Now seeing how Sadness should be center stage, they took the time instead to show us the contrast between Sadness and Joy. One is pessimistic and the other is hopelessly optimistic. But there are some similarities as well, for example, they immediately show after Joy is made, Sadness is right there after Joy, implying that both should work hand in hand in shaping Riley's life and all the other things as well. But as Joy is narcissistic and controlling she wants to do it herself. Now it must be said that yes, Joy is also looking out for the best interest of Riley, and ensure she doesn't feel too Sad and brought down, and really emphasizes the notion of an optimist. But, Sadness is there to help as well, it's not that she doesn't care, she's just apathetic to some things but also cares about the important things which is Riley and her memories, and that's what Joy and Sadness have in common, they would do anything to preserve Riley's personality and her memories.

Of course, the little outbursts of Anger, is also supported by the joke they made about the "Puberty" button and how they most probably won't need it(Right..). But again the focus is actually on both Sadness and Joy, and by the end of this we see Sadness truly care about the need of Riley, and also use the information she got from studying all of Riley's mind core even though Joy forced her to.

At the end we see that, Sadness makes something last longer because, we as humans learn from the bad things and so, we keep it so that we can improve and enjoy as well as appreciate the better times ahead. But don't get me wrong, being happy is equally as important and that is the real point that hits home. This movie is not only saying it's okay to be sad, but at the same time, it's good not to dwell on it, let it go and move on. And as we saw from the ending, it also got the family closer together and her personality Islands all the more stronger. And of course the memories as well. It also nods subtly at the fact that children still have a little memory of their imaginary friend(and I think Bing Bong was an iteration of "Don't think about the pink elephant) but knows that their imaginary friend is always welcome, but also, when the children grow older, it's time to let them go and have new friends and create new memories with them.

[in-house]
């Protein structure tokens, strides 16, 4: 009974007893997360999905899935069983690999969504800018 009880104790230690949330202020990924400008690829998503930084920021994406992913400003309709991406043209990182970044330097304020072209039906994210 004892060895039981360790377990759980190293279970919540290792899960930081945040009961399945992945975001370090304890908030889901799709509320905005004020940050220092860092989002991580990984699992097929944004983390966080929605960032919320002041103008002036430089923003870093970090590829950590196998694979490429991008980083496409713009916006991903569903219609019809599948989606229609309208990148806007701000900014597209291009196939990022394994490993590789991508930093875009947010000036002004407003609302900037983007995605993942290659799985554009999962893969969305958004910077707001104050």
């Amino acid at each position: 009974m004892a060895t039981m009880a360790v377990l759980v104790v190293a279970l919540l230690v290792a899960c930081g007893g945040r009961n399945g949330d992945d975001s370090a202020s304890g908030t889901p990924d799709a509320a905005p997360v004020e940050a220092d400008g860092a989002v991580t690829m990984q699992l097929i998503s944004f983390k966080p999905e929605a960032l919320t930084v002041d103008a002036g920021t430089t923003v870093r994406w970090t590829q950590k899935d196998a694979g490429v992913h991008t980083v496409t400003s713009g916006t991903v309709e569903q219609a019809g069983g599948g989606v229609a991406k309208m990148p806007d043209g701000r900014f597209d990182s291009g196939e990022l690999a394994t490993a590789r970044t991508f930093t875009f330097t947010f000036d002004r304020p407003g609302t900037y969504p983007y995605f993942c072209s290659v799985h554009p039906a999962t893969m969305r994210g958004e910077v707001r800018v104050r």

So does this movie live up to its hype? Yes it does! This movie was creative, it was colorful and it had a great message to children out there. But only one thing of the movie disturbed me, which was the use of imaginary boyfriends as a bridge, I mean yeah, it was a little funny, and poking a little fun at the fact that now all tween girls want is someone that kinda looks like Edward Cullen from Twilight. But that was just disturbing. It just was a little too creepy for me. But other than that, this was a pretty solid, and it deserves the rating.